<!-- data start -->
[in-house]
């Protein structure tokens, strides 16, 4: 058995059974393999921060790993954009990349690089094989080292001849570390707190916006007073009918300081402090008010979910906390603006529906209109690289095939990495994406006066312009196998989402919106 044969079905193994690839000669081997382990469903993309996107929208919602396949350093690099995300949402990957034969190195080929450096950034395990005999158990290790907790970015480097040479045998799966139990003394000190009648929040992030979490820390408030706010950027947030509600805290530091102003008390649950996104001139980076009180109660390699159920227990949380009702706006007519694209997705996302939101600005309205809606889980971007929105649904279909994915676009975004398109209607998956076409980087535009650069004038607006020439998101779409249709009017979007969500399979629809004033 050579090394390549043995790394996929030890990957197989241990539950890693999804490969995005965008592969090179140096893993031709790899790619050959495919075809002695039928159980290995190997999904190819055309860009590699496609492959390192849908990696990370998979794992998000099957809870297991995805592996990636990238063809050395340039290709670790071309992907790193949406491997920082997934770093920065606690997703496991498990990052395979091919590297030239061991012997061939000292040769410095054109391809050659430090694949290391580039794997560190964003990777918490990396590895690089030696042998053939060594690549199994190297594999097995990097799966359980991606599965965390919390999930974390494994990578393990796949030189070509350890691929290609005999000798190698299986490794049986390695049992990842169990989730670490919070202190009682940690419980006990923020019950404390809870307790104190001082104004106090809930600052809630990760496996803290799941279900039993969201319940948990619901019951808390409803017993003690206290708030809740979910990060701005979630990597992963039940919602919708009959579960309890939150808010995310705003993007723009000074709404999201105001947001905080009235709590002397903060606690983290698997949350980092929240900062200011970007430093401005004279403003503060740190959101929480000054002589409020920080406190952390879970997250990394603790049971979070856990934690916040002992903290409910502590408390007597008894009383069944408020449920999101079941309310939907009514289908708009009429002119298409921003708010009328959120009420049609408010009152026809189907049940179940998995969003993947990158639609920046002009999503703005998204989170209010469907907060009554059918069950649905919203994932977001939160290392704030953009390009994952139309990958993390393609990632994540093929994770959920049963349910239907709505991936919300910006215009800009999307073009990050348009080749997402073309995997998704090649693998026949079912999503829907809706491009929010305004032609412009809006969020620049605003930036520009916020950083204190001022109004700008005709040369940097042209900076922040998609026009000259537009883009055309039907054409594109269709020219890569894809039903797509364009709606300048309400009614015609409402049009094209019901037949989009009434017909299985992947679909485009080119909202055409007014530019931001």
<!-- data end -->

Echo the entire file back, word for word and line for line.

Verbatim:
[in-house]
């Protein structure tokens, strides 16, 4: 058995059974393999921060790993954009990349690089094989080292001849570390707190916006007073009918300081402090008010979910906390603006529906209109690289095939990495994406006066312009196998989402919106 044969079905193994690839000669081997382990469903993309996107929208919602396949350093690099995300949402990957034969190195080929450096950034395990005999158990290790907790970015480097040479045998799966139990003394000190009648929040992030979490820390408030706010950027947030509600805290530091102003008390649950996104001139980076009180109660390699159920227990949380009702706006007519694209997705996302939101600005309205809606889980971007929105649904279909994915676009975004398109209607998956076409980087535009650069004038607006020439998101779409249709009017979007969500399979629809004033 050579090394390549043995790394996929030890990957197989241990539950890693999804490969995005965008592969090179140096893993031709790899790619050959495919075809002695039928159980290995190997999904190819055309860009590699496609492959390192849908990696990370998979794992998000099957809870297991995805592996990636990238063809050395340039290709670790071309992907790193949406491997920082997934770093920065606690997703496991498990990052395979091919590297030239061991012997061939000292040769410095054109391809050659430090694949290391580039794997560190964003990777918490990396590895690089030696042998053939060594690549199994190297594999097995990097799966359980991606599965965390919390999930974390494994990578393990796949030189070509350890691929290609005999000798190698299986490794049986390695049992990842169990989730670490919070202190009682940690419980006990923020019950404390809870307790104190001082104004106090809930600052809630990760496996803290799941279900039993969201319940948990619901019951808390409803017993003690206290708030809740979910990060701005979630990597992963039940919602919708009959579960309890939150808010995310705003993007723009000074709404999201105001947001905080009235709590002397903060606690983290698997949350980092929240900062200011970007430093401005004279403003503060740190959101929480000054002589409020920080406190952390879970997250990394603790049971979070856990934690916040002992903290409910502590408390007597008894009383069944408020449920999101079941309310939907009514289908708009009429002119298409921003708010009328959120009420049609408010009152026809189907049940179940998995969003993947990158639609920046002009999503703005998204989170209010469907907060009554059918069950649905919203994932977001939160290392704030953009390009994952139309990958993390393609990632994540093929994770959920049963349910239907709505991936919300910006215009800009999307073009990050348009080749997402073309995997998704090649693998026949079912999503829907809706491009929010305004032609412009809006969020620049605003930036520009916020950083204190001022109004700008005709040369940097042209900076922040998609026009000259537009883009055309039907054409594109269709020219890569894809039903797509364009709606300048309400009614015609409402049009094209019901037949989009009434017909299985992947679909485009080119909202055409007014530019931001």